Friday, March 5, 2010

Monte Cabra

My friend – I call him the Blue Cheese Brit – has a cheese boy.  This is his cheese boy, the affable “Rich,” well-known in cheese circles for his owly glasses and vaguely Capote-esque style. I think of Rich as the cheese oracle. Whenever I see him, he doesn’t ask me what I want, he tells me what I want – which always turns out to be true. He knows my palate better than I do.

On a recent cookie-eating junket, I ran across Rich unexpectedly at a new cheese counter – he’s the second of two Di Bruno Bros. cheesemongers who have been poached by Philadelphia’s new Garces Trading Co. Okay, well, maybe not poached, but I’m just sayin’. There’s gonna be a rumble.

“You want Monte Cabra,” Rich said to me, when I saw him, and he unwrapped a wheel of charcoal-black butter, a cheese that had my name all over it. I like ash, what can I say?

Monte Cabra is a Spanish goat cheese (from Catalonia), very mild with a pleasant, sweet, pasturey taste. Like its black shroud, its story remains something of a mystery: I couldn’t find squat, not on the Net, not even in my go-to cheez books. Everyone who has written about Monte Cabra compares it to feta, which doesn’t make any sense. It’s dryer, like Manchego, with a firm, not-quite-crumbly texture. I didn’t taste salt, which is what comes to mind with feta; I tasted hay, wood shavings, an ashy sweetness with a tart hook.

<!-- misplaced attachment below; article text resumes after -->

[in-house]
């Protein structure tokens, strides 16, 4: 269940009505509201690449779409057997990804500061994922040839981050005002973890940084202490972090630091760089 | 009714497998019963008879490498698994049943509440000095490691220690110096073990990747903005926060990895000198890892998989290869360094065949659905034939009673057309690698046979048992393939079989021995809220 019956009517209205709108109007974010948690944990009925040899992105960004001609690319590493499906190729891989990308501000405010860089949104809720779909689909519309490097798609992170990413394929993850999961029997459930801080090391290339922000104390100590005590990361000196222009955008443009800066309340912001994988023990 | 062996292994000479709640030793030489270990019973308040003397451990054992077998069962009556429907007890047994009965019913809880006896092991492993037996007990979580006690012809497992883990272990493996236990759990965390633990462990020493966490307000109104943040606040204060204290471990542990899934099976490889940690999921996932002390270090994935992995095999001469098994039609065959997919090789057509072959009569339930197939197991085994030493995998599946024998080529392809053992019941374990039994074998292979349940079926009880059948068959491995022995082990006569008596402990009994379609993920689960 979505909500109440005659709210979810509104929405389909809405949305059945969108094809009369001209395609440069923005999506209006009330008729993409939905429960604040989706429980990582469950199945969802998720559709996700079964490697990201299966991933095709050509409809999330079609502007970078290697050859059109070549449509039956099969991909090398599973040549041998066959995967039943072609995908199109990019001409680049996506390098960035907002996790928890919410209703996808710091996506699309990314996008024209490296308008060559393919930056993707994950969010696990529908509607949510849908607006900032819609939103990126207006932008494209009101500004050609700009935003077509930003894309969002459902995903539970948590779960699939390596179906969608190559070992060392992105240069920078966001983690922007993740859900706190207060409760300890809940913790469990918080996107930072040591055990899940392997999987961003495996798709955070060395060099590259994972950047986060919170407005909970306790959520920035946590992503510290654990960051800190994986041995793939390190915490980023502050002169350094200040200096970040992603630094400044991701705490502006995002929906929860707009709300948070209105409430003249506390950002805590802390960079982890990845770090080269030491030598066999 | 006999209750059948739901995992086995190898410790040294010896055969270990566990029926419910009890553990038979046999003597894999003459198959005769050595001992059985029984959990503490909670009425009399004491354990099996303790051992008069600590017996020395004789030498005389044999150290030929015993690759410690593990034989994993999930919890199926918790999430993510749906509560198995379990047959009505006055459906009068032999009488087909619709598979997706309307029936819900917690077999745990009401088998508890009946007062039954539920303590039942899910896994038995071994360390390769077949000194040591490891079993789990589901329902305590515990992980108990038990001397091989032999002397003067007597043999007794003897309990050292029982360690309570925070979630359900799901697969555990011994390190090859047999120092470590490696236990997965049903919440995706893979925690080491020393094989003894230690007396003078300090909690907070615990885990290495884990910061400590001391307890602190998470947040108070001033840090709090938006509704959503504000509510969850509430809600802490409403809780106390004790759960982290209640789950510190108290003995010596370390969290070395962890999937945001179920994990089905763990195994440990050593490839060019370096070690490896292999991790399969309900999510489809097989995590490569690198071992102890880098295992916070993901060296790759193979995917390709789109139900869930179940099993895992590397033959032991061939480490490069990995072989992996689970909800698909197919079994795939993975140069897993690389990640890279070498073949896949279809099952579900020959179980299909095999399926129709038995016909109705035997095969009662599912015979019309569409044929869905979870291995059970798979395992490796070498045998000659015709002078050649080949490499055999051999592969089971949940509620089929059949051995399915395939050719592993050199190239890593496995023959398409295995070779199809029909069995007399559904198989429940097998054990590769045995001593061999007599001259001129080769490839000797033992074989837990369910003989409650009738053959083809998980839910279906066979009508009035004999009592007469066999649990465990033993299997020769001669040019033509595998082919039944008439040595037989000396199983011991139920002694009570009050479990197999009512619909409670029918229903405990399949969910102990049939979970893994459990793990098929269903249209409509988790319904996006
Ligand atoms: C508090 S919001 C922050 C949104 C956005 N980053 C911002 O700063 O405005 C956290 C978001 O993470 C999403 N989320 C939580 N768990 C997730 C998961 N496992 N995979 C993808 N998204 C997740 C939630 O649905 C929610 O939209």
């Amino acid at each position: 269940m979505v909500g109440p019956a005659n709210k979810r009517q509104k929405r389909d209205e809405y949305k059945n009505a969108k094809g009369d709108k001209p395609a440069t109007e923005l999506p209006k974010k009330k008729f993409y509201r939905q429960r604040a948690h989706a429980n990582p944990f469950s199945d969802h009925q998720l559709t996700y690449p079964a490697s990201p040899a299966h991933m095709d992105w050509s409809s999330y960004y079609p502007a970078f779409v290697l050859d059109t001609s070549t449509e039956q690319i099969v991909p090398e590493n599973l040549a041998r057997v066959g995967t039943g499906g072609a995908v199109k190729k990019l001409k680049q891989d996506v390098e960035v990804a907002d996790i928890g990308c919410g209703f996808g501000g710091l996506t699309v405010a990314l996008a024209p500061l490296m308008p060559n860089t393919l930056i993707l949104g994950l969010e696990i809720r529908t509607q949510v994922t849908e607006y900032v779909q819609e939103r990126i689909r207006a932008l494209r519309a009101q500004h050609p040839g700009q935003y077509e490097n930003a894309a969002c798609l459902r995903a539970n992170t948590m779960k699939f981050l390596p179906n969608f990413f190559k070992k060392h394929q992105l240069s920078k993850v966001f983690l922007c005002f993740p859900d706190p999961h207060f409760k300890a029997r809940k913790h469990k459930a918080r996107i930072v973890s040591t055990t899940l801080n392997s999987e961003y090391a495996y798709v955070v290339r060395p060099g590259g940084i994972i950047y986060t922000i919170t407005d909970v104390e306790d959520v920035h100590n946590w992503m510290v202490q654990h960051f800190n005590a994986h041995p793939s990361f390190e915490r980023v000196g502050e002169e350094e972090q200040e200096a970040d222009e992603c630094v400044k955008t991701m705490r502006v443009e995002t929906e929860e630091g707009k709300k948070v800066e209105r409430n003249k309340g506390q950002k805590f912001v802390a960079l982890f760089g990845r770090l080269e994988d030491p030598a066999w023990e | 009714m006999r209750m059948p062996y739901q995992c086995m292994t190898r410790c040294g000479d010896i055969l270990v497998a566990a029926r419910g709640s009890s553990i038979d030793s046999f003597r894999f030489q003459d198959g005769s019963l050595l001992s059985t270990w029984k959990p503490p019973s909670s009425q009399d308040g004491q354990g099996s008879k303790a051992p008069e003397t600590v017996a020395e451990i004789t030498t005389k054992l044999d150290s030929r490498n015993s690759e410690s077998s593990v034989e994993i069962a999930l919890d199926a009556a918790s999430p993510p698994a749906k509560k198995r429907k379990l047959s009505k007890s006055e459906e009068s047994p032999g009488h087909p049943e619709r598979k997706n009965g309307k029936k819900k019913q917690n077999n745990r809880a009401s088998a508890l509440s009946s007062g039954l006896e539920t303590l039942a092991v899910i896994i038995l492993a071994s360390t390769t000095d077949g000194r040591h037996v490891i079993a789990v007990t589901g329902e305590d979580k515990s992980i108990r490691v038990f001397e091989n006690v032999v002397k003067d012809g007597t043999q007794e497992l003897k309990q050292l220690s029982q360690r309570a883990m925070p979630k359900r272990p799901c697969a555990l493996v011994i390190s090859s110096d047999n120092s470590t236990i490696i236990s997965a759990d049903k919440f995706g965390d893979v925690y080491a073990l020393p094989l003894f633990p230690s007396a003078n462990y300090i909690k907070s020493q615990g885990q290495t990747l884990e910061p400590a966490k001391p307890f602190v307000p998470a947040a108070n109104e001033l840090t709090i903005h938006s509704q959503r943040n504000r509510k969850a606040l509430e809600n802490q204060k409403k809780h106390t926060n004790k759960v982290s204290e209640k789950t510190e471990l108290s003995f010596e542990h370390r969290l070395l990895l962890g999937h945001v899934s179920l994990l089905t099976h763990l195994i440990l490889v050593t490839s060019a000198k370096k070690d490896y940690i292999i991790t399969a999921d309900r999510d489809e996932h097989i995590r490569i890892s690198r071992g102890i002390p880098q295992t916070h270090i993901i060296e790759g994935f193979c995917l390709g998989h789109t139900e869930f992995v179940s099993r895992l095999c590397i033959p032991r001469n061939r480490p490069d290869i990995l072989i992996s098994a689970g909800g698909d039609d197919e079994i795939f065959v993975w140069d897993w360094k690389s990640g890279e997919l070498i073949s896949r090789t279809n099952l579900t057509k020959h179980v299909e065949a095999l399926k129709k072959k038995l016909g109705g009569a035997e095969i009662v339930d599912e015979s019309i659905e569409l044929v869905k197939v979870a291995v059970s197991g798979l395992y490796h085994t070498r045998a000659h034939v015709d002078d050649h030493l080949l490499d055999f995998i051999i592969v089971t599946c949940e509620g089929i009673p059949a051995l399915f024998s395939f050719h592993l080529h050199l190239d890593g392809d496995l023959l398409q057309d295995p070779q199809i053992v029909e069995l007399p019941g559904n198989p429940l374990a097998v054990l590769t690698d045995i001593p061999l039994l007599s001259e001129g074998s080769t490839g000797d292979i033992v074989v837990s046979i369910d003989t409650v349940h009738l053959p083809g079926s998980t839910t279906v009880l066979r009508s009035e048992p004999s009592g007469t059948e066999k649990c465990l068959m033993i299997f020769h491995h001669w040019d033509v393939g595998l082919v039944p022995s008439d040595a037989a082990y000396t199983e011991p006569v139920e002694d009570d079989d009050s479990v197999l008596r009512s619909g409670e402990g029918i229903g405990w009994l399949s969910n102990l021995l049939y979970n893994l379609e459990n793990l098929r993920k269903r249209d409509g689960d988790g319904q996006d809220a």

It tastes, and looks, great with blackberries.

Someday I’m going to do a cheesemonger-of-the-month profile, and Rich will hopefully be one of them. Once again, I’m pleasantly surprised to discover the cheese of my dreams. 

Thursday, March 4, 2010

Quark, versatile quark